United States: Rural/Metro: Delaware Supreme Court Affirms $76 Million Award Against Financial Advisor

Holds That Financial Advisors Are Not Gatekeepers
Last Updated: December 31 2015
Article by Jeffrey L. Rothschild and John B. Cornelius

On November 30, 2015, the Delaware Supreme Court issued an opinion affirming the Court of Chancery's decision in In re Rural/Metro Corporation Stockholders Litigation. In the earlier decisions, the Court of Chancery found that Rural/Metro Corporation's primary financial advisor aided and abetted breaches of fiduciary duty by Rural/Metro's board in connection with the company's acquisition by a private equity firm, and held that the primary financial advisor was liable for approximately $76 million in damages, plus interest. Vice Chancellor Laster's decision sent shockwaves through the financial advisor community, both for the amount of the award and scope of its holding, including for its apparent shifting of responsibility for properly running a sale process from a board of directors to a financial advisor.

The Delaware Supreme Court's opinion is vital because it affirms both the award and the principal legal holdings, including that the primary financial advisor was liable for aiding and abetting a breach of the directors' fiduciary duties without finding gross negligence by the directors. The Delaware Supreme Court did break from the Court of Chancery's decision in a significant way as it pertains to the role of the financial advisor, however; VC Laster's characterization of financial advisors as "gatekeepers" with a quasi-fiduciary responsibility to monitor a board to ensure it has both adequate information and exercises due care was rejected by the Court. Rather, the Court found that the relationship between a financial advisor and a company or its board "is primarily contractual in nature" and "the parameters of the financial advisor's relationship and responsibilities with its client" are set forth in the contract between the parties, not through a vague "gatekeeper" function. The Court further narrowed VC Laster's decision by affirming that scienter is a requisite element of an aiding and abetting claim, and underscored that a financial advisor's failure to prevent directors from breaching their duty of care did not give rise to such a claim.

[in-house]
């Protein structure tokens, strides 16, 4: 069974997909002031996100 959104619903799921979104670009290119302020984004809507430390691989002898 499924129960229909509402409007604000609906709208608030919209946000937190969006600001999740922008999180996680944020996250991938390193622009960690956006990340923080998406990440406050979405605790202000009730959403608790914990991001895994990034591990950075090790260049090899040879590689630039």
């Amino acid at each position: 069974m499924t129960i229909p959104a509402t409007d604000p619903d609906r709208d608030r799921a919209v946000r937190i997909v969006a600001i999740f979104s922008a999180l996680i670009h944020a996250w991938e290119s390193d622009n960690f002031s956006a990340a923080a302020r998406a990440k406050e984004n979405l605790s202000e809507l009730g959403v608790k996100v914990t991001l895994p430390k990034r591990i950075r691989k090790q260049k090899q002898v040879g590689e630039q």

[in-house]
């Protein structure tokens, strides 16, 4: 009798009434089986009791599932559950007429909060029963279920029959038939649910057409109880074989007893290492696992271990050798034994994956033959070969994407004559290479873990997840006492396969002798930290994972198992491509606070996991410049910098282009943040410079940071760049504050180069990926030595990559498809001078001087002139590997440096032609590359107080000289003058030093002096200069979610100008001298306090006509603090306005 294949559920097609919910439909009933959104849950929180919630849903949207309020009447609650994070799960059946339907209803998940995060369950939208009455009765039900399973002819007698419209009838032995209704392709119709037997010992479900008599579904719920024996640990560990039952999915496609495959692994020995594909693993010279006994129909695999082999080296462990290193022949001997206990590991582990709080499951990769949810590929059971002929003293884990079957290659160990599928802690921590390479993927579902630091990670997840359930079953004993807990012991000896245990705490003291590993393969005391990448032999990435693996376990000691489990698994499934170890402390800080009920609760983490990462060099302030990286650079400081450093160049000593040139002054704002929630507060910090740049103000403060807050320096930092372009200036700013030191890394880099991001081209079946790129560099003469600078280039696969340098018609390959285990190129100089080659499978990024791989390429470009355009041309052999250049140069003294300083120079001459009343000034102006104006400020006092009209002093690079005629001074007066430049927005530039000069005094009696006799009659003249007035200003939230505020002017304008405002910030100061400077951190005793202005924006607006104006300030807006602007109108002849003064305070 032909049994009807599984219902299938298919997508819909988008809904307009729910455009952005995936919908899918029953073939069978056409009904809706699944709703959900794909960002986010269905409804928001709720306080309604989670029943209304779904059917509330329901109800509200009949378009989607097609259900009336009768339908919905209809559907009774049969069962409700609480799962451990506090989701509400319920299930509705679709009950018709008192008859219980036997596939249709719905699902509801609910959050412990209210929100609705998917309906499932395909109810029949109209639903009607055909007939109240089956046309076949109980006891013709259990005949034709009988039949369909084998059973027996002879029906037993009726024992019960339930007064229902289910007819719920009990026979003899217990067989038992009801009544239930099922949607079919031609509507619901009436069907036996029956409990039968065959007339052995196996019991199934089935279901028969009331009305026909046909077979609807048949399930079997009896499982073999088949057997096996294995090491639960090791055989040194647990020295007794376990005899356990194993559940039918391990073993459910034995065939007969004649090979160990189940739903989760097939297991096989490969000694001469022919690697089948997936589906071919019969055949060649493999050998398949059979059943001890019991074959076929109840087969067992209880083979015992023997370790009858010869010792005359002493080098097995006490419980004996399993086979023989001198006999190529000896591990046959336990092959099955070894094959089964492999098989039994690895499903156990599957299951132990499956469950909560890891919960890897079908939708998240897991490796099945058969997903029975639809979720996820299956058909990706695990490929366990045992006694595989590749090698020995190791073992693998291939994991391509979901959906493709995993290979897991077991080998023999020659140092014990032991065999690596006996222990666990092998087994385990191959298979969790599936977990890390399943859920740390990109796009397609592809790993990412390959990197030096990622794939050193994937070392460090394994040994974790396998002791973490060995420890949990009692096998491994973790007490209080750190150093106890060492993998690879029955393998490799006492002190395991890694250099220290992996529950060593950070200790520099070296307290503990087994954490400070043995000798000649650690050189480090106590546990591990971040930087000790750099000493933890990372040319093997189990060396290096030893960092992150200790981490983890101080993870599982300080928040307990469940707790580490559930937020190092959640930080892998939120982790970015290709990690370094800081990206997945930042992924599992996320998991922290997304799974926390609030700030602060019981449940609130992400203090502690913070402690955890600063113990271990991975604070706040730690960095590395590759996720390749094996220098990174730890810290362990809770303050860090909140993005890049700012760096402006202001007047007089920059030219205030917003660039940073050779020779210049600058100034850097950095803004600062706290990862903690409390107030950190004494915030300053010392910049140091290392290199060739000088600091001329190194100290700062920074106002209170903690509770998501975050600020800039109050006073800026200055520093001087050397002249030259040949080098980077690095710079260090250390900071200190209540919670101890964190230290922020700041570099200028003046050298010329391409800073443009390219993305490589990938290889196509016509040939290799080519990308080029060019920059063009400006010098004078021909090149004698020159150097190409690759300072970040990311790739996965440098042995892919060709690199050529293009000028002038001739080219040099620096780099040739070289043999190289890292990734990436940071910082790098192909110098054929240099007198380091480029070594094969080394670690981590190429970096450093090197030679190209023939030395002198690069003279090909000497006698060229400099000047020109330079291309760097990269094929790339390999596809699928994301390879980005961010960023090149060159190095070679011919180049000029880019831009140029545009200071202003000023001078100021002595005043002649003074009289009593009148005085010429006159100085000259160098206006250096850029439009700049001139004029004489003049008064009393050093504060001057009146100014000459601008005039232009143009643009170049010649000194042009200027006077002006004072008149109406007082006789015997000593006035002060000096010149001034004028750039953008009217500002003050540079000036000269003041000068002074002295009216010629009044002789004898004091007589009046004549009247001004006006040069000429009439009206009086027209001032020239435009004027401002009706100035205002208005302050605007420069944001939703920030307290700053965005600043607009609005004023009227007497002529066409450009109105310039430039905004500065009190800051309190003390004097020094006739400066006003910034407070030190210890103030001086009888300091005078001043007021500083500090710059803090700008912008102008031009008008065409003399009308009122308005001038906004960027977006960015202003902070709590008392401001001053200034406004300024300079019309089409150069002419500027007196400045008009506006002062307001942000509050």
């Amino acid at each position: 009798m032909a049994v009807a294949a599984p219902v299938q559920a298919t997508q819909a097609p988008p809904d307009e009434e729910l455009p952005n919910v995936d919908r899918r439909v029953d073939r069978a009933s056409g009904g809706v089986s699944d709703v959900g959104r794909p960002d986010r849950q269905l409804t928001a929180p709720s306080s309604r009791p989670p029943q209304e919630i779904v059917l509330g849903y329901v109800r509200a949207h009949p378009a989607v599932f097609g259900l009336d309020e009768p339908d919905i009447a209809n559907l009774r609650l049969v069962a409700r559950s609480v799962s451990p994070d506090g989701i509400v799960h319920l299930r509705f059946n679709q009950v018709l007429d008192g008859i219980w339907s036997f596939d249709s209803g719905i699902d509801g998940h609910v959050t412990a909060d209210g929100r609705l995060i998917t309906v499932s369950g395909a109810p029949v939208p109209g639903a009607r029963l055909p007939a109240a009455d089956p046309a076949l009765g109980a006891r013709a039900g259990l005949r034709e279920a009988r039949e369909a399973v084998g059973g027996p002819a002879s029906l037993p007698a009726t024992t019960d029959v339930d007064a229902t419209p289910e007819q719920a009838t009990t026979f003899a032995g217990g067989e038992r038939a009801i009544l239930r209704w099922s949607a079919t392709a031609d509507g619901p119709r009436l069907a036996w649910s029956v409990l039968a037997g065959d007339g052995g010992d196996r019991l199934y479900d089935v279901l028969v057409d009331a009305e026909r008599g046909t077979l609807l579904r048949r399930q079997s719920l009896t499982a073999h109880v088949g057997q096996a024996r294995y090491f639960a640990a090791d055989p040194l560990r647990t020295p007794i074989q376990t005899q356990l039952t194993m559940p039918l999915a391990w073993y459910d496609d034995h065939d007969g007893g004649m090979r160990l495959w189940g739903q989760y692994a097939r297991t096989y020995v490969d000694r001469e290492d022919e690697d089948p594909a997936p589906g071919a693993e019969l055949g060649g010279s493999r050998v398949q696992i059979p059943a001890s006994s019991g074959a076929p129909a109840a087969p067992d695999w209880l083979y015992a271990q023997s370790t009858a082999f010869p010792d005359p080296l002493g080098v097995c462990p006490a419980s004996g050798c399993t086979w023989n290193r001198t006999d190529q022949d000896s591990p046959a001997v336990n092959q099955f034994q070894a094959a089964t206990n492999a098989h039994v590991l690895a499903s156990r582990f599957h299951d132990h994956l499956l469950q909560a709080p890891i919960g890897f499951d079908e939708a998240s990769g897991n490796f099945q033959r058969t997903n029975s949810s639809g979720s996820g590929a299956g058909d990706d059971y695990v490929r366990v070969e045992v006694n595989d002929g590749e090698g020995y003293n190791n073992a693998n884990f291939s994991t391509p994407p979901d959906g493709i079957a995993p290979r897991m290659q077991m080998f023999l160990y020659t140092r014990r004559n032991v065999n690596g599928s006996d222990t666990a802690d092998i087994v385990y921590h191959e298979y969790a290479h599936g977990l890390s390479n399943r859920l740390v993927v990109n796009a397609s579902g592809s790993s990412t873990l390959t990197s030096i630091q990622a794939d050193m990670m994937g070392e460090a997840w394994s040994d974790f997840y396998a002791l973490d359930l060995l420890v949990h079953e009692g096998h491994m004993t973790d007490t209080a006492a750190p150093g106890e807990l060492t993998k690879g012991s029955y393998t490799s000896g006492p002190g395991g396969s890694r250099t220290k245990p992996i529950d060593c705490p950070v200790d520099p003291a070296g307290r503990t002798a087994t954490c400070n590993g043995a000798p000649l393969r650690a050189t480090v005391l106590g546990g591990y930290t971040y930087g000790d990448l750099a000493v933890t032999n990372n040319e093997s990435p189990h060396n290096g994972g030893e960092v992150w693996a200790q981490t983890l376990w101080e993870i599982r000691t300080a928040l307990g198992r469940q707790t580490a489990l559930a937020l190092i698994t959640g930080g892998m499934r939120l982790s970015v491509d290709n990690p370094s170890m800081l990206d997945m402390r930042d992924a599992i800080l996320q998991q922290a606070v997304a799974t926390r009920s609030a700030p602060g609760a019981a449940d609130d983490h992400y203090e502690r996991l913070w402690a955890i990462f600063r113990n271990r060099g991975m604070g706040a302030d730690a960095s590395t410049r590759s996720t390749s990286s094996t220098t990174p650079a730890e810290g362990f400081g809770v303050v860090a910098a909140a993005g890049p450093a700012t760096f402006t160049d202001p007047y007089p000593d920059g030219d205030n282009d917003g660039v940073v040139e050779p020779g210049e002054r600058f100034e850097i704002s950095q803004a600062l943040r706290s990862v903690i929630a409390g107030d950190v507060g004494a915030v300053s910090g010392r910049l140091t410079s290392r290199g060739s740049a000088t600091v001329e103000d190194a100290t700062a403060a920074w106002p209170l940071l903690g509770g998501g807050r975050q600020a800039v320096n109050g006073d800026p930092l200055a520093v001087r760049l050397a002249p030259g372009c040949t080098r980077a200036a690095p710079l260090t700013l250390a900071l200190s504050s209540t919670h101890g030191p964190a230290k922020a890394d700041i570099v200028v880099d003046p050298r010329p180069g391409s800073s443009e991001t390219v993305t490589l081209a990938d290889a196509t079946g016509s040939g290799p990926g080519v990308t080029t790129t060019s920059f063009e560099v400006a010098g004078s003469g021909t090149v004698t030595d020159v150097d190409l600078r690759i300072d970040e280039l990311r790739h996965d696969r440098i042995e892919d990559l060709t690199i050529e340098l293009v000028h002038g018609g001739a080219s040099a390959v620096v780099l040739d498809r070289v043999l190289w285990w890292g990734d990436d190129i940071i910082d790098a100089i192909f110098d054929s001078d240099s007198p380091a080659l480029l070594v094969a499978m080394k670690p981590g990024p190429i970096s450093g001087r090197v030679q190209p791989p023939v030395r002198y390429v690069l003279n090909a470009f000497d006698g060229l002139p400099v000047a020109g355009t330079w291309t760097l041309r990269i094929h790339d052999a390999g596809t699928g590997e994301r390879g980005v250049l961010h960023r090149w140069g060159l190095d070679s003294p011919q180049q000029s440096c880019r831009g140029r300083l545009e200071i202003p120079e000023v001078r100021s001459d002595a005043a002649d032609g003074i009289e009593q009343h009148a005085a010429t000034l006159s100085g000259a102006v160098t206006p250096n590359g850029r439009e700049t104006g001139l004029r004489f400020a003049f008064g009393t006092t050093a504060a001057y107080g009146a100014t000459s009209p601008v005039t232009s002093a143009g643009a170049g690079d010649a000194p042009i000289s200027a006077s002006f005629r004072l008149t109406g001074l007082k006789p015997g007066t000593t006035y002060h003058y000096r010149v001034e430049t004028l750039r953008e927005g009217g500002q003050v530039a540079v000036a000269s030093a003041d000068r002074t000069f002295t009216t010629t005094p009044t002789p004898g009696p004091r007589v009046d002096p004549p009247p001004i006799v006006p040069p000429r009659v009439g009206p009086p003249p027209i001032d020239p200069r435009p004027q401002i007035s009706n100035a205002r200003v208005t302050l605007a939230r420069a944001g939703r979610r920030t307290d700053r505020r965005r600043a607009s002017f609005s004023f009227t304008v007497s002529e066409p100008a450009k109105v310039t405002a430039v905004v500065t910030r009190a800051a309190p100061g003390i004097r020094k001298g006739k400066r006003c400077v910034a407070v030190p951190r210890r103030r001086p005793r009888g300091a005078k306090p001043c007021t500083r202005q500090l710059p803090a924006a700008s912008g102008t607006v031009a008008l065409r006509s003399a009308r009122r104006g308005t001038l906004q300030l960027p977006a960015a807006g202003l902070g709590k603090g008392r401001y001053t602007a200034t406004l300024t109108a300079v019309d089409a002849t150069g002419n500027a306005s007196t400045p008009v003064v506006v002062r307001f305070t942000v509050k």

Rural/Metro was sold to a private equity firm in June 2011. The year prior, Rural/Metro was considering the acquisition of its primary competitor, American Medical Response, Inc. (AMR), a subsidiary of Emergency Medical Services Corporation (EMS). The board formed a special committee to oversee the process of formulating Rural/Metro's acquisition strategy as it pertained to AMR. The special committee was re-formed in October 2010 in response to an approach by potential acquirers of Rural/Metro, but the trial court found that the board did not authorize the special committee to pursue a sale of the company; instead, the board authorized the special committee to engage an advisor to review strategic alternatives and report its findings to the board. The special committee engaged the primary financial advisor and a secondary financial advisor in December 2010, and, the trial court found, proceeded to initiate an unauthorized sale process without the knowledge, oversight or approval of the full board and without ever considering strategic alternatives. The trial court found that the primary financial advisor steered the special committee to engage in a sale process designed to run in parallel with the sale of EMS, which had previously announced that it was exploring strategic alternatives, and that the primary financial advisor did not disclose to Rural/Metro that it planned to use its engagement by Rural/Metro to seek financing work from the bidders for EMS.

As we discussed in "Who's in Charge – Is the Board Responsible to Monitor Its Financial Advisor or Vice Versa?", VC Laster found that the directors breached their fiduciary duties in initiating the unauthorized sale process, for failing to be adequately informed as to Rural/Metro's value during the sale process, and for failing to provide proper oversight of the primary financial advisor (particularly as it pertained to the primary financial advisor's efforts to get on buy-side financing trees for the potential purchase of EMS, its attempts to provide staple financing to the private equity firm in the purchase of Rural/Metro, and its last-minute manipulation of its valuation metrics). The Court of Chancery further found that the board committed a disclosure violation by including materially misleading information in its proxy statement by indicating that the primary financial advisor had used "Wall Street research analyst consensus projections" in its precedent transaction analysis and that the board concluded that the primary financial advisor was given the right to offer staple financing because it could offer such financing on terms that "might not otherwise be available," neither of which was accurate. The primary financial advisor was found to have aided and abetted those breaches.